Since I was asked to explain what inspired my last entry, I will.
After a late night chat with Greg, and after reading a recent post by Brent about reviewers, I thought about all the people I’ve talked to about writing and how they inevitably start talking about books they don’t like. I suppose it’s a natural progression, maybe. If you talk to someone who works for a (what do you call it?) roads commission, you’ll probably end up bitching to them about gridlock, or an off-ramp that’s always closed. Perhaps if you’re a policeman people always complain to you about crime. If you’re Dick Cheney—forget it. He deserves everything he gets. Okay, maybe everyone in his circle complains to him about his lesbian daughter.
Anyway, what bothers me is that writing is difficult at best. Greg and I were talking about awards, and how it’s all subjective, and how it’s kind of strange to say one book is better than another. Something he’s recently posted about. Books appeal to many different people on many different levels. There’s a book out there for everyone. I’d say books are like people in that way, but they’re not. Books don’t stiff you with the check, or talk during movies, and they don’t vote Republican, thankfully.
I love to write. The only person who can really make writing a miserable experience for me is me. And maybe my editor. Luckily, I’ve (we’ve) had wonderful editors. Books are my escape. Books are my reality. Books are everything that’s right in my world. It really does pain me a little bit to hear someone say, “That book isn’t worth the paper it’s printed on.” (Yes, I’m usually tempted to reply, “Do you mean to say on which it’s printed?”) That statement is false. As I’ve said, there’s a book for everybody. Somebody out there liked that book, even though you didn’t. Somebody thought it was worth printing. Somebody paid the author to write it. I don’t like to hear negativity aimed at my love. Who does?
The more I thought about that kind of harshly critical statement being applied to certain books, the more I realized how it’s similar to people in our government who inflict their belief systems through laws. Is it a stretch? Maybe. But what ever happened to that bigot nutjob in Alabama who wanted to ban queer books from his state’s library system? I’m sure he thinks queer lit isn’t worth the paper it’s printed on. Yes, he has the right to air that opinion. I respect that. But in turn, he needs to respect that others have the right to enjoy those books. We have the right to write those books. The library has the right to shelve them. There is a purpose for them. He doesn’t have to like those books. He doesn’t have to read them. Please don’t complain about what you don’t have to read.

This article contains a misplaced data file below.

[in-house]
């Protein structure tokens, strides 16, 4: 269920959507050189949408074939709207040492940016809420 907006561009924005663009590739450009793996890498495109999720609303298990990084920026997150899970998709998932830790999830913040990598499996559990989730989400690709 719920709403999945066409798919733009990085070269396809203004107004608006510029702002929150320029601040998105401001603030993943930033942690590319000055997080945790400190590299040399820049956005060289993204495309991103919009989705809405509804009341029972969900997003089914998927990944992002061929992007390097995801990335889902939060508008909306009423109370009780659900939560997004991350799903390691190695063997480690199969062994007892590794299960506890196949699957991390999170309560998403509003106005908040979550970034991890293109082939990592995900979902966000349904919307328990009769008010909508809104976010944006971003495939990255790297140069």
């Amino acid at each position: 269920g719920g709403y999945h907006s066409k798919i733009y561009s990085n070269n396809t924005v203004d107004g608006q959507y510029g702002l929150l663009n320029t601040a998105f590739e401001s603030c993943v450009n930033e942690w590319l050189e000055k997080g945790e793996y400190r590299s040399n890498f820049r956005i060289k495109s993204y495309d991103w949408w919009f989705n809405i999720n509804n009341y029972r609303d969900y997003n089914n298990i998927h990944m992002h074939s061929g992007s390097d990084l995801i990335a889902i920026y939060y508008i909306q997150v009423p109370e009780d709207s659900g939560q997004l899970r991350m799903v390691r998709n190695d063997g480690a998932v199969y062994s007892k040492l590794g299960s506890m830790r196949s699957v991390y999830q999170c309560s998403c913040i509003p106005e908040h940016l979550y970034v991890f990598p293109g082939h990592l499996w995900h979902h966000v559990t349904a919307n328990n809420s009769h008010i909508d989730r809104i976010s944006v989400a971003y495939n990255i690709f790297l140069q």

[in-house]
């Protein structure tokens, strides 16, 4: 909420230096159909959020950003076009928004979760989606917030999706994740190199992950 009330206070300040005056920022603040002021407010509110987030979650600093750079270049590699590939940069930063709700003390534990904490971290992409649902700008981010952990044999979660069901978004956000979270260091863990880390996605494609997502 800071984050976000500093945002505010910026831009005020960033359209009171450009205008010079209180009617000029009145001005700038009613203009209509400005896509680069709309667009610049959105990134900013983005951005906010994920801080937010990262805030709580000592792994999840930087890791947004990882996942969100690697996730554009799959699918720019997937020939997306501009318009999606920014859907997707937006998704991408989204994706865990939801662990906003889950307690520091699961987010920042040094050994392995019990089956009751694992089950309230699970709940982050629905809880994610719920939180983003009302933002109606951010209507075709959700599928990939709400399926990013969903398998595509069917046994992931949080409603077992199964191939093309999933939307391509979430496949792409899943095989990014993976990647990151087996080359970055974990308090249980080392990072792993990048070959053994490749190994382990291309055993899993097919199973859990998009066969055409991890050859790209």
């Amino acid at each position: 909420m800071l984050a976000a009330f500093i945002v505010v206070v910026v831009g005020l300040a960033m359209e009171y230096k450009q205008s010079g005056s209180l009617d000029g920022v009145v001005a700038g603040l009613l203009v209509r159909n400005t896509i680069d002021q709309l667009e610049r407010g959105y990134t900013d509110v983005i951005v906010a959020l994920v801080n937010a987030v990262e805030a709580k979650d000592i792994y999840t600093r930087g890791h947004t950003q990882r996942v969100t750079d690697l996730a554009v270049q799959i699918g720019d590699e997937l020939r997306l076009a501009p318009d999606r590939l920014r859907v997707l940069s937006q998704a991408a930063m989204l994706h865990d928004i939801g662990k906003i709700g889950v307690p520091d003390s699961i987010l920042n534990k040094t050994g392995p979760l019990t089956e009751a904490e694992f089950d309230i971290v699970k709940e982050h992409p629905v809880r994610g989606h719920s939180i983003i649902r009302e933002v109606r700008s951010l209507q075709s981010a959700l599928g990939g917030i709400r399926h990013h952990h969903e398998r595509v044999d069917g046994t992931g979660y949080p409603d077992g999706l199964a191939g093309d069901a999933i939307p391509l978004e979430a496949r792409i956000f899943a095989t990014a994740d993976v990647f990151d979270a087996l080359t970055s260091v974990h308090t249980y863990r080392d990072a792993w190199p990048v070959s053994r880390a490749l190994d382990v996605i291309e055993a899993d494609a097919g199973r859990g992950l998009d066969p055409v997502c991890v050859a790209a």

The only people exempt from my request are copy-editors and editors. An editor is paid to cast a harsh eye on a book and judge it as worthy or not worthy. It’s in their job description, so I can respect that. And copy-editors see our mistakes on a regular basis and have the ability to reveal us as the frauds and idiots that we sometimes are. A reviewer who can’t find something good to say about a book to balance the negative isn’t doing his job, and should be taken to task for writing commentary in the review section. As for everybody else, please try to find something nice to say about a book if you’re talking with me. There had to have been a reason why you bought it, or checked it out from the library, or asked to borrow it from someone. There’s way too much negativity in the world today as it is to dump all over the few good and sacred things in my little corner of the world. If you do, don’t be surprised when I tell you the myriad ways your job and your life is fucking up my universe.